Abstract:  Open?access mega?journals (OAMJs) are characterized by their large scale, wide scope, open?access (OA) business model, and “soundness?only” peer review. The last of these controversially discounts the novelty, significance, and relevance of submitted articles and assesses only their “soundness.” This article reports the results of an international survey of authors (n = 11,883), comparing the responses of OAMJ authors with those of other OA and subscription journals, and drawing comparisons between different OAMJs. Strikingly, OAMJ authors showed a low understanding of soundness?only peer review: two?thirds believed OAMJs took into account novelty, significance, and relevance, although there were marked geographical variations. Author satisfaction with OAMJs, however, was high, with more than 80% of OAMJ authors saying they would publish again in the same journal, although there were variations by title, and levels were slightly lower than subscription journals (over 90%). Their reasons for choosing to publish in OAMJs included a wide variety of factors, not significantly different from reasons given by authors of other journals, with the most important including the quality of the journal and quality of peer review. About half of OAMJ articles had been submitted elsewhere before submission to the OAMJ with some evidence of a “cascade” of articles between journals from the same publisher.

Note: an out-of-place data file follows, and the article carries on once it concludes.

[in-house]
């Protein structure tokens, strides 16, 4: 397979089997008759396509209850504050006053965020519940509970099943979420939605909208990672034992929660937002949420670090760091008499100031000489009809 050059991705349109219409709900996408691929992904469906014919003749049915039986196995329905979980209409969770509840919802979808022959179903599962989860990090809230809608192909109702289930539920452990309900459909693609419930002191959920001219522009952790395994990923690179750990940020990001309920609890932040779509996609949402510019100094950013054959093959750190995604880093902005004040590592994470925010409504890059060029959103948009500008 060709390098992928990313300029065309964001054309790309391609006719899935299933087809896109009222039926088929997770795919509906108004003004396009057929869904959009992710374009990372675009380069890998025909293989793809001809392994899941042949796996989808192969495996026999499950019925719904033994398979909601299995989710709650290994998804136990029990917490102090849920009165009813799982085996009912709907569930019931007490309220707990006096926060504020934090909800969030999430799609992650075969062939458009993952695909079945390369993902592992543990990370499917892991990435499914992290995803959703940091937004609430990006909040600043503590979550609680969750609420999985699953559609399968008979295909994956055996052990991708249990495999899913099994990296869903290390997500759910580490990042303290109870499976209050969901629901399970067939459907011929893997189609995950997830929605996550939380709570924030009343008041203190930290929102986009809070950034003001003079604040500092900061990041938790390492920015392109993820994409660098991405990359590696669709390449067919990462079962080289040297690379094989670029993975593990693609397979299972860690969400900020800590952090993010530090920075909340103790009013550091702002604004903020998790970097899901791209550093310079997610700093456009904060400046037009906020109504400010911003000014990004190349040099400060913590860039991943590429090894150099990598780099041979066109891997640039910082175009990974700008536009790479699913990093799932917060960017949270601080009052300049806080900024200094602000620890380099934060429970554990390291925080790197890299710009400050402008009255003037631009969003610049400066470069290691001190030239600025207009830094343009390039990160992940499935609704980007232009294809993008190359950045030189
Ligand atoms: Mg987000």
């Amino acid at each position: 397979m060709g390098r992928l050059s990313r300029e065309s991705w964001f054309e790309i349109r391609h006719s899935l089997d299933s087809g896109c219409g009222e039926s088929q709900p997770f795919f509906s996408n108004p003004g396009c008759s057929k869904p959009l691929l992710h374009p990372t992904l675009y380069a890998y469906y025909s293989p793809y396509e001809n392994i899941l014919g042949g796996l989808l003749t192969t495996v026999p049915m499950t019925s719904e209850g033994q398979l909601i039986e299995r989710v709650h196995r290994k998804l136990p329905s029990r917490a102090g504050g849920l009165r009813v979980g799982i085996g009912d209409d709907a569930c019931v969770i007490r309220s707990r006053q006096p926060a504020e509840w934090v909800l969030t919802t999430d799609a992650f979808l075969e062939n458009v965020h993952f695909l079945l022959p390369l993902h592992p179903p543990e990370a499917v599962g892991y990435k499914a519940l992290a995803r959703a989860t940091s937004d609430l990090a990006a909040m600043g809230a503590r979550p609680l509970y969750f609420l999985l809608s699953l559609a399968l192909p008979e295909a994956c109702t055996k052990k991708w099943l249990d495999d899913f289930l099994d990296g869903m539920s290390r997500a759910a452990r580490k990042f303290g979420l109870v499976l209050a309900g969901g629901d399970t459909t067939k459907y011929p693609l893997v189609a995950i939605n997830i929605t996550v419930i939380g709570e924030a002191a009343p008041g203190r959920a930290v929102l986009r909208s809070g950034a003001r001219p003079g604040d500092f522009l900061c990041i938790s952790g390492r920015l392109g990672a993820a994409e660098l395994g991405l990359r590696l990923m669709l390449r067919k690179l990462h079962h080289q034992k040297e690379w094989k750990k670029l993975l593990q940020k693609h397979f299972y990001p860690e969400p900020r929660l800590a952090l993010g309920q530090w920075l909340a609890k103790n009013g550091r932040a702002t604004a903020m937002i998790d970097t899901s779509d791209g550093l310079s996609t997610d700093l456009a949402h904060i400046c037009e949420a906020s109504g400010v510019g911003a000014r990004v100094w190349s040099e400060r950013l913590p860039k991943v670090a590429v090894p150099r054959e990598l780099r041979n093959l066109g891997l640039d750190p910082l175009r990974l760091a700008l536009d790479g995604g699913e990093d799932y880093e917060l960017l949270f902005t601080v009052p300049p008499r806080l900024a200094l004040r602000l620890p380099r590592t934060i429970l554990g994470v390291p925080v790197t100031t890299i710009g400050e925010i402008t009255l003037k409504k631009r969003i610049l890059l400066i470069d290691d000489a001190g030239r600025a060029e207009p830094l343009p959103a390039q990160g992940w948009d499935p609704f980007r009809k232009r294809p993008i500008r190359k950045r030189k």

Motivations, understandings, and experiences of open?access mega?journal authors: Results of a large?scale survey – Wakeling – 2019 – Journal of the Association for Information Science and Technology – Wiley Online Library